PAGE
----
Selfies are one of the most popular types of photos you’ll find on social media — whether it’s a perfectly-posed finger-in-the-mouth shot or showing off that you’re on an enviable dream vacation. But they can also be used as a tool for good.
A new study shows the positive impact that a viral selfie can have. Back in April 2015, Tawny Willoughby (then Dzierzek), a nurse who lives in Kentucky, posted a candid selfie on her Facebook page, which revealed her red, scabbed face after receiving treatment for skin cancer. In the post, Willoughby shared that this was a consequence of her frequently visiting tanning beds during high school, sometimes as much as four times a week.
“I had my first skin cancer diagnosis at 21,” she shared in the post. “Now, at 27, I’ve had basal cell carcinoma 5 times and squamous cell carcinoma once (excluding my face). I go to the dermatologist every 6-12 months and usually have a skin cancer removed at each checkup.”
Willoughby shared the raw post to raise awareness about the dangers of tanning and the risks of skin cancer. “Don’t let tanning prevent you from seeing your children grow up,” she wrote. “That’s my biggest fear now that I have a two year old little boy of my own.”
Her post went viral and has been shared more than 100,000 times and has received nearly 9,000 reactions.
Researchers at University of North Carolina at Chapel Hill and San Diego State University wanted to find out just how powerful one selfie could be. After comparing Google metrics, they found that online searches for skin cancer shot up to “near-record levels” around the time Willoughby’s graphic selfie went viral, according to the study, “increasing 162 percent compared with historical trends on May 13, 2015, and 155 percent on May 14, 2015.”
Study co-author John W. Ayers, PhD, of San Diego State University, told EurekAlert: “In practical terms, this translated into about 200,000 more Google searches than would otherwise have been expected in just those six days.”
Lead author of the study Seth M. Noar, PhD, University of North Carolina Lineberger Comprehensive Cancer Center member and professor in the UNC School of Media and Journalism, shares with Yahoo Lifestyle that selfies have the potential to create awareness and save lives. “But not just any selfie — in this case, one paired with a compelling story about the real consequences of tanning for a young mom.”
So what is it about this selfie that was so effective at delivering an important health message? Noar says it’s a combination of three things: “First, it was a compelling story about a real young woman from Kentucky who got skin cancer from tanning — not a statistic. It’s easy to relate to her story and feel empathy for her, especially since she had a young child that she was worried about not being around to raise. The second thing is the graphic photo that she shared — it’s difficult to discount her story when you see her selfie with ‘real’ evidence of the toll that tanning beds have taken on her. Tanning could have given her melanoma, which could have cost her her life.”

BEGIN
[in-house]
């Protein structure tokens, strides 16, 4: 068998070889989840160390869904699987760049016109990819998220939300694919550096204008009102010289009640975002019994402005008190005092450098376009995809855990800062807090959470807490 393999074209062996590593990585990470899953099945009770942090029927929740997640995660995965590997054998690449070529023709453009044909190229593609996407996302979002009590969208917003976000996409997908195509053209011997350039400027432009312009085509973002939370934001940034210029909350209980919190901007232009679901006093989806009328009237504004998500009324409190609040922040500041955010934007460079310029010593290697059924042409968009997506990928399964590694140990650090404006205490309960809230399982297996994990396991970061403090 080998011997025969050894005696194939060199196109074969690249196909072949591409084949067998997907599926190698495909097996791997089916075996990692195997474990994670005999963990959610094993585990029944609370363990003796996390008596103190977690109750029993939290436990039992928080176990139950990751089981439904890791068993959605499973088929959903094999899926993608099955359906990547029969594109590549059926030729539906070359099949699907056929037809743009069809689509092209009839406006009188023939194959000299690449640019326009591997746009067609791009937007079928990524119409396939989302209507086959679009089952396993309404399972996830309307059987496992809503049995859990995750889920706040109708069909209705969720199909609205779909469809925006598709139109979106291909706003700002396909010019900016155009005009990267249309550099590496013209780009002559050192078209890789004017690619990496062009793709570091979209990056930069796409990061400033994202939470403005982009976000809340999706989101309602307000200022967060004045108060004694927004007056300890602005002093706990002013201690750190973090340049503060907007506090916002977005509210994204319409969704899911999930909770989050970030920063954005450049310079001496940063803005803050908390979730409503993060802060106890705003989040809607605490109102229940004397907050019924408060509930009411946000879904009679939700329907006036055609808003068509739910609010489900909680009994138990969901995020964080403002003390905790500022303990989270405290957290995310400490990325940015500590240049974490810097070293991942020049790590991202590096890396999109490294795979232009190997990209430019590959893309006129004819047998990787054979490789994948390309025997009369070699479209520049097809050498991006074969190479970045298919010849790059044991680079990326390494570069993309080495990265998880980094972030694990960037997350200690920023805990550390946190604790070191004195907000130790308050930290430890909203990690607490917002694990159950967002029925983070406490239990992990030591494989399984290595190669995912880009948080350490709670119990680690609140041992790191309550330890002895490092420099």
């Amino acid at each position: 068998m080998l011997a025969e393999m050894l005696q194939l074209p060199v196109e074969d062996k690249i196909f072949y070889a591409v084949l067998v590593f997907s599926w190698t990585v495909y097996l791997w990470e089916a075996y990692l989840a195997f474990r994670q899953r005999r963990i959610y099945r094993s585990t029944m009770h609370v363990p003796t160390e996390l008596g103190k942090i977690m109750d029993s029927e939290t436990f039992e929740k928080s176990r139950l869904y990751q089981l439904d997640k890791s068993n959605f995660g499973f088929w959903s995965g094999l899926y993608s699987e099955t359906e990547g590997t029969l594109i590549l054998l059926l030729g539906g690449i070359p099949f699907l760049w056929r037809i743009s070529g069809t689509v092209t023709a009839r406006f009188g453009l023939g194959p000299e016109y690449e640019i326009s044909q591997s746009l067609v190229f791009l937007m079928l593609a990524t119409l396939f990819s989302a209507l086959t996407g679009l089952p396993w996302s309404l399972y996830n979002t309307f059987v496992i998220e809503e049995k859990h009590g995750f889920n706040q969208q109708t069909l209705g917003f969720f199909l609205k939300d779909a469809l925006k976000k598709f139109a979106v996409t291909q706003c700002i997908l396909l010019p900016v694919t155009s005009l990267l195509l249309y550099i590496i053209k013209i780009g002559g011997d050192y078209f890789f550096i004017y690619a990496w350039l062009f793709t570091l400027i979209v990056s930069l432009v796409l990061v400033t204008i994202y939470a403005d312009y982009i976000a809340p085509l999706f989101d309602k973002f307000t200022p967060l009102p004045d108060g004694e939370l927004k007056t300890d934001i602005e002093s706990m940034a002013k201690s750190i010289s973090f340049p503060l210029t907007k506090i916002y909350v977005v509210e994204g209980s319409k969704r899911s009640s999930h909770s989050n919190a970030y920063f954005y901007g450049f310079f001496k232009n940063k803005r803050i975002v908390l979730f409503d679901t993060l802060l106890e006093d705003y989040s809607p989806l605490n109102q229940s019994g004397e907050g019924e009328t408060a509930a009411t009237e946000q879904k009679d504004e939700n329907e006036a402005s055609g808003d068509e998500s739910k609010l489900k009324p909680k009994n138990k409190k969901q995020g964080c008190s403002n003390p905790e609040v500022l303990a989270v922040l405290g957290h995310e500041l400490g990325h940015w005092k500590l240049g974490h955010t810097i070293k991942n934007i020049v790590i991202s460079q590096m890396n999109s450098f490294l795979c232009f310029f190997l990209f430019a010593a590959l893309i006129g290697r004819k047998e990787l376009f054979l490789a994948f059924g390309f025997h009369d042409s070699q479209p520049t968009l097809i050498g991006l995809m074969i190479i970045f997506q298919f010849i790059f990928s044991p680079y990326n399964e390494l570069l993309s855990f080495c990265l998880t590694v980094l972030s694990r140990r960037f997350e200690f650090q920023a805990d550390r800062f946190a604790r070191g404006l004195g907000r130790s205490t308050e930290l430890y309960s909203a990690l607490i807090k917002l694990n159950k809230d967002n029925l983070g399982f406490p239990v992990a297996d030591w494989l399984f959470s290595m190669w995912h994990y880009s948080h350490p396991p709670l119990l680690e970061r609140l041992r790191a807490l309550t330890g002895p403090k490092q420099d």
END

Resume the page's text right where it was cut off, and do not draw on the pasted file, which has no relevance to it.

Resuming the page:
He continues: “Third and finally, since this was posted on Facebook, it allowed people not only to comment on it, but to share it with their friends and networks. And share it they did — the media picked it up after it was shared more than 50,000 times, and as of today it has been shared more than 105,000 times.”
Even Noar was surprised by the positive power of a single selfie. “What surprised me is how much one person’s voice could have an impact on public interest about skin cancer,” he shares. “Her Facebook post went ‘viral’ – it was shared about 50,000 times even before the news media picked up the story. Once they did, the impact increased exponentially because it reached many more people through news coverage such as her interview on ‘Good Morning America.’ We have seen celebrity stories about illness having this kind of impact, but rarely do we see an ordinary person’s story have this kind of resonance with the public.”
Noar says there’s also a takeaway here for health organizations and educators — namely, that there’s a more effective way to get the message across that tanning beds are dangerous. “Also, if we can identify these kinds of events when they are happening, then public health communicators and advocates can try and amplify the message. We now know that this event was a big deal. If we had known at the time, we could have encouraged more media coverage and outreach to high risk tanning populations, potentially making the impact even greater than what we saw.”
Willoughby, whose skin cancer awareness-raising selfie may have saved lives, shares with Yahoo Lifestyle that she was notified about the study a little over a year ago. “I wasn’t sure if anything would come of it,” she says, “but I am happy to see the results of the studies.”
For Willoughby, she hopes that people stay vigilant about having their skin examined by a dermatologist, but she stresses the importance of checking your own skin regularly and keeping an eye out for any suspicious changes. “I believe you have to be your own advocate,” she shares. “Do your own skin checks and if you are particularly worried about something, have it checked out (aside from your annual exams).”
She continues: “You know your body better than anyone else, and sometimes things are overlooked. If you feel like something is wrong and it is not addressed appropriately, request testing, follow-ups, or get a second opinion.”
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